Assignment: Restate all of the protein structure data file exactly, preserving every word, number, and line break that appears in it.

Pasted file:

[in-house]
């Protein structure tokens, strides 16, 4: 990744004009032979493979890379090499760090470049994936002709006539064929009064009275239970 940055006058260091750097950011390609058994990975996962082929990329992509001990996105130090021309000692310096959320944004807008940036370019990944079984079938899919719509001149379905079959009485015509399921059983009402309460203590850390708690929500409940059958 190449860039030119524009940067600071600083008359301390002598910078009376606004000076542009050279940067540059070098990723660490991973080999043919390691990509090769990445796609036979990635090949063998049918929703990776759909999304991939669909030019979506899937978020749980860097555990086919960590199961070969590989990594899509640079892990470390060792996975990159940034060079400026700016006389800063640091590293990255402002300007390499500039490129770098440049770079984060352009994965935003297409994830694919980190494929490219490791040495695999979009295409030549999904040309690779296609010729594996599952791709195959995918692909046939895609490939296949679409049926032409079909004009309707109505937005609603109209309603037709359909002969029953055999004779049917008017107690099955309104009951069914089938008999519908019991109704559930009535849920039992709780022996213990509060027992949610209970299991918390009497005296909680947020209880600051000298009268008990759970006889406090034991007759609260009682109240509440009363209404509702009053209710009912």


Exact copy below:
[in-house]
């Protein structure tokens, strides 16, 4: 990744004009032979493979890379090499760090470049994936002709006539064929009064009275239970 940055006058260091750097950011390609058994990975996962082929990329992509001990996105130090021309000692310096959320944004807008940036370019990944079984079938899919719509001149379905079959009485015509399921059983009402309460203590850390708690929500409940059958 190449860039030119524009940067600071600083008359301390002598910078009376606004000076542009050279940067540059070098990723660490991973080999043919390691990509090769990445796609036979990635090949063998049918929703990776759909999304991939669909030019979506899937978020749980860097555990086919960590199961070969590989990594899509640079892990470390060792996975990159940034060079400026700016006389800063640091590293990255402002300007390499500039490129770098440049770079984060352009994965935003297409994830694919980190494929490219490791040495695999979009295409030549999904040309690779296609010729594996599952791709195959995918692909046939895609490939296949679409049926032409079909004009309707109505937005609603109209309603037709359909002969029953055999004779049917008017107690099955309104009951069914089938008999519908019991109704559930009535849920039992709780022996213990509060027992949610209970299991918390009497005296909680947020209880600051000298009268008990759970006889406090034991007759609260009682109240509440009363209404509702009053209710009912």